« Reply #19 on: December 11, 2017, 07:20:58 AM »

I frankly don't know how Global QSLs makes its price happen.  Maybe mailing is unusually cheap from Israel.

Many real QSL bureaus use outgoing costs to support their incoming operations. Even when sorted by volunteers and recipients supply envelopes/postage there are still real costs.

GlobalQSL has no such incoming costs.

I worry that ARRL just instituted a "Death Spiral" by adding surcharges to outgoing service. Folks move to GlobalQSL for outgoing, driving down ARRL bureau receipts even more, possibly to the point that incoming costs cannot be supported.


I think the Radio Society of Great Britain (RSGB) is on the leading edge of dealing with the buro system.

RSGB members may receive cards via the RSGB Buro system at no additional charge. Unlike the ARRL whose incoming system is free to everyone, member or not, the RSGB implemented a fee for non members.

Non members must pay an annual fee to receive cards.

Non-members and short wave listeners


"Full use of the RSGB QSL Bureau is a members-only benefit. However it is possible for UK-based, non-members to collect incoming cards in the usual way—but not send them—by joining the RSGB QSL receive service, for which there is a nominal annual fee. To join, simply follow the link from this page."

RSGB QSL Receive Service
If you are not a member of the RSGB but would like to receive QSL via the RSGB Bureau there is a charge for doing so. The subscription will cover all UK callsigns you hold but these are restricted to a single UK address for receipt and the callsign must be registered to you (if your details are withheld in the RSGB Yearbook, we may request a copy of your licence for any additional callsigns). If you would like to sign up for the service you may select a fixed term of 1, 2 or 3 years for the service and make a payment by credit or debit card.

Pay by DD and SAVE

If you choose to pay by annual direct debit you can save £4.00 OFF the one year price of the service. If you would like an application form to return to us please click here or alternatively ring the RSGB sales office on +44 (0) 1234 832700, during office hours, to complete the application over the phone. This form can also be used if you would prefer to Join the RSGB and gain all the other benefits of membership including the ability to send cards via the bureau and our great monthly magazine RadCom.

------------------------------

QSL Recieve Service
1 Year @ £11.99
2 Years @ £19.99
3 Years @ £27.99

Logged
VE3VEE
Member

Posts: 1807




Ignore
« Reply #20 on: December 11, 2017, 07:23:56 AM »


I frankly don't know how Global QSLs makes its price happen.  Maybe mailing is unusually cheap from Israel.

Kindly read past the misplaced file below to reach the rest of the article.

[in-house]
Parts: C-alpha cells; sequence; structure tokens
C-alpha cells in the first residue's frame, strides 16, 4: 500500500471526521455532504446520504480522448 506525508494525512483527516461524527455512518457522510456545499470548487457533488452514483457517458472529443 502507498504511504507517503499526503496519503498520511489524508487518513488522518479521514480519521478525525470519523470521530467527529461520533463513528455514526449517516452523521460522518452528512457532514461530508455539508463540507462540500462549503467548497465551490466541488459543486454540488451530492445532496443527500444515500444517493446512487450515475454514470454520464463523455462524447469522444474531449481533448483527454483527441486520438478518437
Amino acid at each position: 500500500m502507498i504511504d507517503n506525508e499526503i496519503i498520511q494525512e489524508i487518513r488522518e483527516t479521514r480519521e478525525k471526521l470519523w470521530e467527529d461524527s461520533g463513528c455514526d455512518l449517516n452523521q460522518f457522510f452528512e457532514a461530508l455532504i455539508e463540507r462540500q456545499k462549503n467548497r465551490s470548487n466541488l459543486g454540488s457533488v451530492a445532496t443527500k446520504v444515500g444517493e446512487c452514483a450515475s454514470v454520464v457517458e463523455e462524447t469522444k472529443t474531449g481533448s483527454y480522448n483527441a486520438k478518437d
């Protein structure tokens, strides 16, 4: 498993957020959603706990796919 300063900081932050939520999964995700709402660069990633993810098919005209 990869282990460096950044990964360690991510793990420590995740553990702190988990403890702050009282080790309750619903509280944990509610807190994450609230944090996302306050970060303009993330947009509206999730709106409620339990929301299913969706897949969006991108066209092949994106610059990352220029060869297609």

I started to use Global QSL about a year ago, and I'm still trying to form my opinion and decide whether to continue using the service. I suspect QSL cards are not being shipped out from Global QSL as often as advertised. The following information is straight from the QSL managers of the respective bureaus: VE QSL bureau has not received a single package from Global QSL in 2017 yet, 9A QSL bureau has not received anything from Global in 2 to 3 years, and OM QSL bureau has not received anything from Global QSL in 5 to 7 years. Since I had sent over 100 QSL cards to OM-land alone, I inquired when the last shipment by Global QSL was made. The following was the answer received a week ago:

Hello Marvin,

Last shipment to Slovakia was about 80 days.
Is it a sea land delivery please allow 180 days for delivery.

73

Azar  4X6MI


As I said, I'm still trying to form my opinion and decide if to continue using Global QSL, so if someone here has some valuable first hand knowledge of the service, please do share.

Marvin VE3VEE
Logged
N3QE
Member

Posts: 5472




Ignore
« Reply #21 on: December 14, 2017, 04:35:48 AM »

I think the Radio Society of Great Britain (RSGB) is on the leading edge of dealing with the buro system.

RSGB outgoing bureau went almost a whole decade without sending any buro cards to USA.

Just got straightened out a year or two ago (thanks to M0URX and others).

I am glad they are getting back on track.
Logged
K5GS
Member

Posts: 30




Ignore
« Reply #22 on: December 14, 2017, 11:40:05 AM »

I think the Radio Society of Great Britain (RSGB) is on the leading edge of dealing with the buro system.

RSGB outgoing bureau went almost a whole decade without sending any buro cards to USA.

Just got straightened out a year or two ago (thanks to M0URX and others).

I am glad they are getting back on track.


10 years seems like a long time, so I asked Tim. 

While Tim does recall there were some issues, there was a solution to get the cards into the ARRL buro system. It would be difficult to believe RSGB and ARRL would sit on this for almost a decade.

Regardless, both organizations face the same financial challenges, the bureaus should not operate at a loss to either organization. In 2008 RSGB outsourced some buro services.

I think companies that made buggy whips had similar strategic challenges.

On a more positive note:

Last month Tim celebrated 10 years as a QSL manager.
http://www.m0urx.com/3-M0URX/746-united-radio-10-years-of-qsl-management.html

Logged
Pages: Prev 1 [2]   Go Up
  Print  
 
Jump to:  

Powered by MySQL Powered by PHP Powered by SMF 1.1.11 | SMF © 2006-2009, Simple Machines LLC Valid XHTML 1.0! Valid CSS!